The London-based fintech, along with a basket of European rivals, bids for growth in the world’s biggest market.
Foreign exchange firm TransferWise has become the latest European-based fintech to launch in the US.
The London-based unicorn - a start up valued at more than $1bn - began running a multi-currency account and a debit Mastercard in the world’s largest consumer market this week.
The move comes as UK digital banking rival Monzo prepares for an imminent American launch, while earlier this month Maximilian Tayenthal, the co-founder of app-only bank N26, said the Berlin-based outfit will begin trading in the US in the “coming weeks”. Profitable British business digital bank OakNorth plans to launch US operations in the second half of this year.
The TransferWise US account, promoted by Netflix Queer Eye star Tan France (pictured), allows customers to spend, hold, and convert between 40 different currencies with one card.
The firm adds its card is up to six times cheaper to take out cash from ATMs in other countries. For US cardholders, the debit card can be used with Apple Pay, Google Pay, and Samsung Pay.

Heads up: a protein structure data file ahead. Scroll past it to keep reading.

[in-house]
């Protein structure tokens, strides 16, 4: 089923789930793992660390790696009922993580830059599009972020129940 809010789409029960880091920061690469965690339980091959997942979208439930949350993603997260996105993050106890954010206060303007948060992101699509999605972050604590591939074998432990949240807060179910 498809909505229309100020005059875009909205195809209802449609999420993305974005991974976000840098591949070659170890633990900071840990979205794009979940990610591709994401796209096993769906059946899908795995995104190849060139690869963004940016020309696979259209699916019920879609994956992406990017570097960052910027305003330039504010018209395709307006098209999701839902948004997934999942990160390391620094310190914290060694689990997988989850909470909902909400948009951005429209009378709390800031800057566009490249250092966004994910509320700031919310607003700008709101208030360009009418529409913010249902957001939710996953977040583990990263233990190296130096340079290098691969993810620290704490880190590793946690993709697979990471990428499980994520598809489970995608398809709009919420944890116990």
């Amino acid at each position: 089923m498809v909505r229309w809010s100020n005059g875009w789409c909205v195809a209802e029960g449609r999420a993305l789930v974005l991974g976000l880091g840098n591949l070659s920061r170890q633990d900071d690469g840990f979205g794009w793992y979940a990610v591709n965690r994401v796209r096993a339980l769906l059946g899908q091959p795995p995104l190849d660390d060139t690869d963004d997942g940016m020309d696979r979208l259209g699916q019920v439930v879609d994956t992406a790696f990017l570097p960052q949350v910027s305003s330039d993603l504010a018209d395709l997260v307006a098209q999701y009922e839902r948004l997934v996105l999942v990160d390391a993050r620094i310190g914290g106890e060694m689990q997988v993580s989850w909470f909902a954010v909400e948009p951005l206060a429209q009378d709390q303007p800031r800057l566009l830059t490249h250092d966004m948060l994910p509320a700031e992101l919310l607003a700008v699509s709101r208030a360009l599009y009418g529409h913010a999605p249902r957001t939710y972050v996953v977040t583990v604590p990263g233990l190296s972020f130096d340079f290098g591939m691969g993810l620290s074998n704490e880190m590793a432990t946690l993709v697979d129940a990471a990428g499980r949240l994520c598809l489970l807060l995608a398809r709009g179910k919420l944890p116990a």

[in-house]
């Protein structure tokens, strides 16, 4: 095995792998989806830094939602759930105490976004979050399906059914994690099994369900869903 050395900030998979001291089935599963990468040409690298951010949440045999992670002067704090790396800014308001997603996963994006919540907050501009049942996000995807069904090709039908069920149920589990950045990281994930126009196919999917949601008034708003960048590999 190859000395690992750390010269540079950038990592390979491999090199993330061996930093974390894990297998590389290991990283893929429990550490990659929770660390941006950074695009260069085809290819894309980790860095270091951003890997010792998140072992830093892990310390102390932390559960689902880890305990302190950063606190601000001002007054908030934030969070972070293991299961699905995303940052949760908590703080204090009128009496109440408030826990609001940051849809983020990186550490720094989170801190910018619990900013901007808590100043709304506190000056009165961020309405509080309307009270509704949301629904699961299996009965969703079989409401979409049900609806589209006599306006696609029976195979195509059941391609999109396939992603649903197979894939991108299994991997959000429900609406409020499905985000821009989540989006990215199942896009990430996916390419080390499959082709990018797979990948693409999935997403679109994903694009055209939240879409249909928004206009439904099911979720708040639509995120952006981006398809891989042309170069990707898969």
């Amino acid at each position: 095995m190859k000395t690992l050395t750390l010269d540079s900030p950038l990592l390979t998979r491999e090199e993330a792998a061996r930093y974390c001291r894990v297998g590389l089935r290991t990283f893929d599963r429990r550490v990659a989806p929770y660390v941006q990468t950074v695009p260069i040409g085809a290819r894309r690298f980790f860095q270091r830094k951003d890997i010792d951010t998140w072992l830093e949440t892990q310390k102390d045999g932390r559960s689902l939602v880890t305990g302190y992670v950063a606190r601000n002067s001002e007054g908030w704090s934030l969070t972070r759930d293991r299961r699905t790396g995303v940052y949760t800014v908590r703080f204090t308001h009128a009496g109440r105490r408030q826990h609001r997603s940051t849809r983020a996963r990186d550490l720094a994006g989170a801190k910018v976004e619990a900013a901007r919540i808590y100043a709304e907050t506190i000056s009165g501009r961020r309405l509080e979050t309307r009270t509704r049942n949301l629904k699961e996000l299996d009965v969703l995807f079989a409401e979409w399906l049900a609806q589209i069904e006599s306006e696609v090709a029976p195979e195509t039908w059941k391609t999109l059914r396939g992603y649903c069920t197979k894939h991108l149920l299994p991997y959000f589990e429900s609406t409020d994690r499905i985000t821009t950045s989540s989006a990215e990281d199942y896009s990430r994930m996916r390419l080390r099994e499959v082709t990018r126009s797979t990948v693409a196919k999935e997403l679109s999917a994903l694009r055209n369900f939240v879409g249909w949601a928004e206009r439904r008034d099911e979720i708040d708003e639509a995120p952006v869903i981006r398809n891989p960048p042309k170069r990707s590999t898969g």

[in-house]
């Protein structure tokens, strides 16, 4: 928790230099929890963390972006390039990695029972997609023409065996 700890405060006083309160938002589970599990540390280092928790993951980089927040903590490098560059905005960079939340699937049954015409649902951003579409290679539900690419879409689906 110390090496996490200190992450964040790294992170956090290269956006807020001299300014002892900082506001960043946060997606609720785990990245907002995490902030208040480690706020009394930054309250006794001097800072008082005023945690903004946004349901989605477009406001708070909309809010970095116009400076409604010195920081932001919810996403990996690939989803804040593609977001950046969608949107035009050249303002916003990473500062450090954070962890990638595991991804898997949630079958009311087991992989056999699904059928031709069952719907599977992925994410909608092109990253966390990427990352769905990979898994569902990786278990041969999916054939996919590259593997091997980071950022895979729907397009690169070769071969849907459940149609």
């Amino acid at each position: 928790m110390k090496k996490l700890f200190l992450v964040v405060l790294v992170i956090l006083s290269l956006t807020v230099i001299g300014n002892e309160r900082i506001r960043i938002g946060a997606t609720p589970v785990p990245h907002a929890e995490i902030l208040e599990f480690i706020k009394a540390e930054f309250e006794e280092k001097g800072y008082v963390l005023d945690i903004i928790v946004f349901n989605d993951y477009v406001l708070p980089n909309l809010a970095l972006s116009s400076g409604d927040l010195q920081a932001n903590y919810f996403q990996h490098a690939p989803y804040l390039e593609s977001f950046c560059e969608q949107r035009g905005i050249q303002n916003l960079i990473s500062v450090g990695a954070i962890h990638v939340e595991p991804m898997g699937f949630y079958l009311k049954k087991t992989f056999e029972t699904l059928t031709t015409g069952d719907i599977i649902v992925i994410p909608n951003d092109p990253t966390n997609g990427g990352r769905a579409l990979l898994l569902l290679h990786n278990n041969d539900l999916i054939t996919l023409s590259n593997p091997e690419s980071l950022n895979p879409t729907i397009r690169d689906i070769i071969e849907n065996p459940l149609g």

The TransferWise card follows the debit card it launched in the UK and Europe in April 2018. It says cardholders have made more than 15 million transactions and deposited over $10bn on its European card to date.
TransferWise co-founder and chairman Taavet Hinrinkus, said: "Our goal is to offer bank details for every country in the world through one borderless account — the world’s first global account.”
TransferWise, founded in 2011, became Europe’s most valuable fintech, valuing the firm at $3.5bn last month, after sealing a $292m funding round.
This latest cash call was led by venture capital firms Lead Edge Capital, Lone Pine Capital and Vitruvian Partners. The round also saw existing investors Andreessen Horowitz and Baillie Gifford up their stake in the business.
The firm said it would use the cash to launch in the US and Asia this year and boost global staff numbers by almost 50 per cent.
TransferWise employs around 1,600 staff across 12 offices across the world, and plans to hire more than 750 extra workers over the next 12 months.